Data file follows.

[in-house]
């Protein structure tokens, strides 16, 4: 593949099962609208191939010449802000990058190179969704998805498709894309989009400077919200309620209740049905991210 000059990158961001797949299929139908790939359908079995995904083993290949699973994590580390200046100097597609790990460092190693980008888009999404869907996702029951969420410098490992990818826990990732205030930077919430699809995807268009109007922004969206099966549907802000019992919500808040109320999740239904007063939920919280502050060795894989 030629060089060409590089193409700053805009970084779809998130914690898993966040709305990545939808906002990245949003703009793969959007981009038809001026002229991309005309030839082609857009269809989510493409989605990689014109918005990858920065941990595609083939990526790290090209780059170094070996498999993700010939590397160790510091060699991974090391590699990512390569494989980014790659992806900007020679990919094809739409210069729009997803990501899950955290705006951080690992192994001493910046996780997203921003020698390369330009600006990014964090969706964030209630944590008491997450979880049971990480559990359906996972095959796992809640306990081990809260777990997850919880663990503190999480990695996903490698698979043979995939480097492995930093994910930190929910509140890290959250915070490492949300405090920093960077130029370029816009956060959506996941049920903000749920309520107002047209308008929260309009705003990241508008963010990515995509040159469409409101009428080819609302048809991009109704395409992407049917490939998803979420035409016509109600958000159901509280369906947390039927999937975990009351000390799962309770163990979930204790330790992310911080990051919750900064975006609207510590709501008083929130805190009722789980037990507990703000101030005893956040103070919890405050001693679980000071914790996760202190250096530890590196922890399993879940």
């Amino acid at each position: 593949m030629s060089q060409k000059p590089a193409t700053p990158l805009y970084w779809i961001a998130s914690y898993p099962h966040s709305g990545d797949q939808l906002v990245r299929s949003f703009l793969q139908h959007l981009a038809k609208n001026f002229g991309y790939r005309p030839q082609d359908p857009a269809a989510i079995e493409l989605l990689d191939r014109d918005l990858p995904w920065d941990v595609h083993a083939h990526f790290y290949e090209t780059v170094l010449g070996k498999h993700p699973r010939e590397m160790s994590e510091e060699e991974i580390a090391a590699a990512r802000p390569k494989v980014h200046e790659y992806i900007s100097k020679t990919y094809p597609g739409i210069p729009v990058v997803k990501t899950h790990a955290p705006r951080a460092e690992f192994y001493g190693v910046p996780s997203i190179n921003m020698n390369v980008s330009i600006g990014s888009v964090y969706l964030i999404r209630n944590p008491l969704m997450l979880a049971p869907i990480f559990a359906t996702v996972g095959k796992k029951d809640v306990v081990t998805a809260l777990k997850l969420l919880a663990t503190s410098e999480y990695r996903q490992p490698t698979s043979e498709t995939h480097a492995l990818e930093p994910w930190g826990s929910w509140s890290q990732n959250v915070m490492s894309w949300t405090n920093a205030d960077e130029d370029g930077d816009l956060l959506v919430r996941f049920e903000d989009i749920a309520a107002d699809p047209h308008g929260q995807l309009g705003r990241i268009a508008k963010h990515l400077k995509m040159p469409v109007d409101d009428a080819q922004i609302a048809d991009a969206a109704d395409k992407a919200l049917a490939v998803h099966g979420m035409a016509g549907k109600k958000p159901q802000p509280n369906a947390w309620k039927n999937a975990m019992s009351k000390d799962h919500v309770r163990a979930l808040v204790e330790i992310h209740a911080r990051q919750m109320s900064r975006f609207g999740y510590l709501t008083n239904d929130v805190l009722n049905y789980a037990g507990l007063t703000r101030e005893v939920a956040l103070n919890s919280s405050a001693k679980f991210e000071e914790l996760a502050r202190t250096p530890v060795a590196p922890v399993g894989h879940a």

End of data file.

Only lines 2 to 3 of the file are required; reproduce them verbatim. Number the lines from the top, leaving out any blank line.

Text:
């Protein structure tokens, strides 16, 4: 593949099962609208191939010449802000990058190179969704998805498709894309989009400077919200309620209740049905991210 000059990158961001797949299929139908790939359908079995995904083993290949699973994590580390200046100097597609790990460092190693980008888009999404869907996702029951969420410098490992990818826990990732205030930077919430699809995807268009109007922004969206099966549907802000019992919500808040109320999740239904007063939920919280502050060795894989 030629060089060409590089193409700053805009970084779809998130914690898993966040709305990545939808906002990245949003703009793969959007981009038809001026002229991309005309030839082609857009269809989510493409989605990689014109918005990858920065941990595609083939990526790290090209780059170094070996498999993700010939590397160790510091060699991974090391590699990512390569494989980014790659992806900007020679990919094809739409210069729009997803990501899950955290705006951080690992192994001493910046996780997203921003020698390369330009600006990014964090969706964030209630944590008491997450979880049971990480559990359906996972095959796992809640306990081990809260777990997850919880663990503190999480990695996903490698698979043979995939480097492995930093994910930190929910509140890290959250915070490492949300405090920093960077130029370029816009956060959506996941049920903000749920309520107002047209308008929260309009705003990241508008963010990515995509040159469409409101009428080819609302048809991009109704395409992407049917490939998803979420035409016509109600958000159901509280369906947390039927999937975990009351000390799962309770163990979930204790330790992310911080990051919750900064975006609207510590709501008083929130805190009722789980037990507990703000101030005893956040103070919890405050001693679980000071914790996760202190250096530890590196922890399993879940």
């Amino acid at each position: 593949m030629s060089q060409k000059p590089a193409t700053p990158l805009y970084w779809i961001a998130s914690y898993p099962h966040s709305g990545d797949q939808l906002v990245r299929s949003f703009l793969q139908h959007l981009a038809k609208n001026f002229g991309y790939r005309p030839q082609d359908p857009a269809a989510i079995e493409l989605l990689d191939r014109d918005l990858p995904w920065d941990v595609h083993a083939h990526f790290y290949e090209t780059v170094l010449g070996k498999h993700p699973r010939e590397m160790s994590e510091e060699e991974i580390a090391a590699a990512r802000p390569k494989v980014h200046e790659y992806i900007s100097k020679t990919y094809p597609g739409i210069p729009v990058v997803k990501t899950h790990a955290p705006r951080a460092e690992f192994y001493g190693v910046p996780s997203i190179n921003m020698n390369v980008s330009i600006g990014s888009v964090y969706l964030i999404r209630n944590p008491l969704m997450l979880a049971p869907i990480f559990a359906t996702v996972g095959k796992k029951d809640v306990v081990t998805a809260l777990k997850l969420l919880a663990t503190s410098e999480y990695r996903q490992p490698t698979s043979e498709t995939h480097a492995l990818e930093p994910w930190g826990s929910w509140s890290q990732n959250v915070m490492s894309w949300t405090n920093a205030d960077e130029d370029g930077d816009l956060l959506v919430r996941f049920e903000d989009i749920a309520a107002d699809p047209h308008g929260q995807l309009g705003r990241i268009a508008k963010h990515l400077k995509m040159p469409v109007d409101d009428a080819q922004i609302a048809d991009a969206a109704d395409k992407a919200l049917a490939v998803h099966g979420m035409a016509g549907k109600k958000p159901q802000p509280n369906a947390w309620k039927n999937a975990m019992s009351k000390d799962h919500v309770r163990a979930l808040v204790e330790i992310h209740a911080r990051q919750m109320s900064r975006f609207g999740y510590l709501t008083n239904d929130v805190l009722n049905y789980a037990g507990l007063t703000r101030e005893v939920a956040l103070n919890s919280s405050a001693k679980f991210e000071e914790l996760a502050r202190t250096p530890v060795a590196p922890v399993g894989h879940a």